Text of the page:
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Displaced Tenants to Reassess Moscow Rental Market

As Muscovites were recovering from the shock of the sudden demolition of street retail properties, launched overnight by Moscow authorities, and the wreckage was being cleared, the retail property market took stock of the situation and attempted to assess damages.

Around 100 kiosks, pavilions and small shopping centers, which according to Moscow officials had been constructed without permission, were demolished, predominantly around metro stations. Because demolished premises made up no more than 50,000 square meters of retail space altogether — slightly over 1 percent of Moscow retail space — one wouldn't expect a dramatic impact to the retail real estate market.

However, real estate experts told The Moscow Time that the wave of demolitions — set to be continued — will certainly reduce the number of small businesses in the retail industry and will result in an increase in rental rates near demolished pavilions, despite an overall plummeting demand for retail space in Moscow.

Displaced tenants will try to secure comparable retail space near their demolished premises. This will increase rental rates in these areas up to 10 percent, according to Ekaterina Podlesnykh, head of street retail at real estate agency Colliers International. Yulia Nazarova, the head of the street retail department at consultancy JLL, estimates that rental rates for premises less than 100 square meters will increase 20 percent.

This is not the first time this has happened in Moscow. Mayor Sergei Sobyanin began fighting street kiosks in 2010, and the street retail market responded to the razing of around 500 kiosks with an immediate rise of rental rates.

There is plenty of vacant retail space in Moscow nowadays. Retail real estate is in sharp decline due to sales resistance, which only shrank 10 percent last year. The total volume of free space in Moscow shopping centers reached 700,000 square meters — three times more than during the financial crisis of 2009 — and the vacancy rate grew to a record-breaking 13 percent, according to Knight Frank real estate agency.

Street retail has also suffered and hit a vacancy rate of 11 percent by the end of 2015. Toughening city-parking policies, affecting stores' traffic, added to its hardship.

Moscow's Unoccupied Retail Space

Source: Colliers International

The drop in demand resulted in drops to rental rates by up to 30 percent over the year, according to Podlesnykh, and the market adjusted. For instance, the city center saw rapid development of low-price food retail chains, that previously could not afford prime locations.

The migration of tenants could reduce Moscow's street retail vacancy rate by 1-2 points, said Podlesnykh. However, not all will be able to find new premises and survive, due to specifics of their businesses — usually occupying very narrow spaces of about 20-40 square meters and enjoying huge foot traffic, which garnered them profit despite high lease rates. Foot traffic near metro stations reaches 10,000 daily, according to Nazarova.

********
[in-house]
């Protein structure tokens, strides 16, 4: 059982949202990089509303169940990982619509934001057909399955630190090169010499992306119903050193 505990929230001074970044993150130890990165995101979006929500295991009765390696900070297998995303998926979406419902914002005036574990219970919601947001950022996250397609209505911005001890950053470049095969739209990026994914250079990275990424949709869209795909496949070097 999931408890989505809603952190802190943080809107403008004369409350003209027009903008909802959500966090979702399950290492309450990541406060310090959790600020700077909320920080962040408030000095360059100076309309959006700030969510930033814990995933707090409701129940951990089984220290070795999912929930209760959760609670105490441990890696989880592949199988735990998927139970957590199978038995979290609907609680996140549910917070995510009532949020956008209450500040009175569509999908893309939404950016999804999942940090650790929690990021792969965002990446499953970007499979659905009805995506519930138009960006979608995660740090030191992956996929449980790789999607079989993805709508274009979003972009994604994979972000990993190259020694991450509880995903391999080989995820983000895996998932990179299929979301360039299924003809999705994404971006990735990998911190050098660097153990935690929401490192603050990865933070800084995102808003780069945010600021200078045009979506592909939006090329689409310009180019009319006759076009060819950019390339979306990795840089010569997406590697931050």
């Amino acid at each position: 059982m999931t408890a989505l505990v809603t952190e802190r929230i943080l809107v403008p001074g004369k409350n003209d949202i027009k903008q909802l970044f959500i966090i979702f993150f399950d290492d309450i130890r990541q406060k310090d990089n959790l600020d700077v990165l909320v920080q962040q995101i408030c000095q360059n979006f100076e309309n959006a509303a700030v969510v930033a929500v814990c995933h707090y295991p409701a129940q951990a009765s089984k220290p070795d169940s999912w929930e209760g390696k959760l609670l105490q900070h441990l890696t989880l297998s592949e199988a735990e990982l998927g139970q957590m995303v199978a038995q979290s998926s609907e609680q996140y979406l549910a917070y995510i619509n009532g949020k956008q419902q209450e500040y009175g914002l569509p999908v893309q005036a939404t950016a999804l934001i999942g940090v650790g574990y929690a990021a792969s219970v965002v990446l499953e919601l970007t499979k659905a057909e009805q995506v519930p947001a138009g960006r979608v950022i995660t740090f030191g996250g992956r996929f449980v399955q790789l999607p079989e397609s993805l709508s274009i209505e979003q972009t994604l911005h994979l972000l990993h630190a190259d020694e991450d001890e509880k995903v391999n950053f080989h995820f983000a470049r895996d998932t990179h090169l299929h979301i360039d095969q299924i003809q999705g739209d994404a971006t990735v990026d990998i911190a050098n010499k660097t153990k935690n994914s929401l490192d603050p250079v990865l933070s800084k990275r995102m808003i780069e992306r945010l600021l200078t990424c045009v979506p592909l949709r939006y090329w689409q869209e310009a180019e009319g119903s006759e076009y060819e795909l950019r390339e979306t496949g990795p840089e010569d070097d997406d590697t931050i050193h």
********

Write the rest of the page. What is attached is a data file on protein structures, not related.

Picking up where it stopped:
But civilized ground-floor retail space offers mostly 50-square-meter premises and larger, with much lower foot traffic. Shopping malls might also not be the option. Offering 100-square-meter outlets on average, they prefer chain retailers to independent stores. Moreover, in some central areas there are no shopping malls.

So the effect will differ from one city area to another. Maryino in southeast Moscow — overloaded with small retail and a number of shopping centers — will hardly notice it at all, Viktoryia Kamliuk, head of street retail at Knight Frank said.

But even if the current crackdown on trade pavilions — whose tenants claim to have all necessary paperwork — won't seriously impact the market, the players may start worrying, especially those who fall into at risk groups.

"They started to demolish small shopping centers that had all necessary paperwork but were positioned on utility lines," Ilya Kuznetsov, deputy head of strategic consulting department at real estate agency Cushman & Wakefield, told The Moscow Times. But there certainly are other comparable retail properties in Moscow. Will they be demolished too? "Where is the limit for Moscow authorities' tolerance toward property rights?" Kuznetsov said.

Such concerns are also sparked by the news that the current demolition wave is just the beginning. The City Hall's initiative has been greeted warmly by the Kremlin and has already been copied in other Russian regions.

It's not only tenants who have been affected by demolition. The commercial insurance business will tread with greater care — taking into consideration the possibility of sudden demolition, Pavel Lipatov, head of property and liability insurance department at Evro-Polis, told The Moscow Times.

Furthermore, there is reason to wait for new products to appear on the insurance market, such as insurance to cover unforeseen demolitions. 

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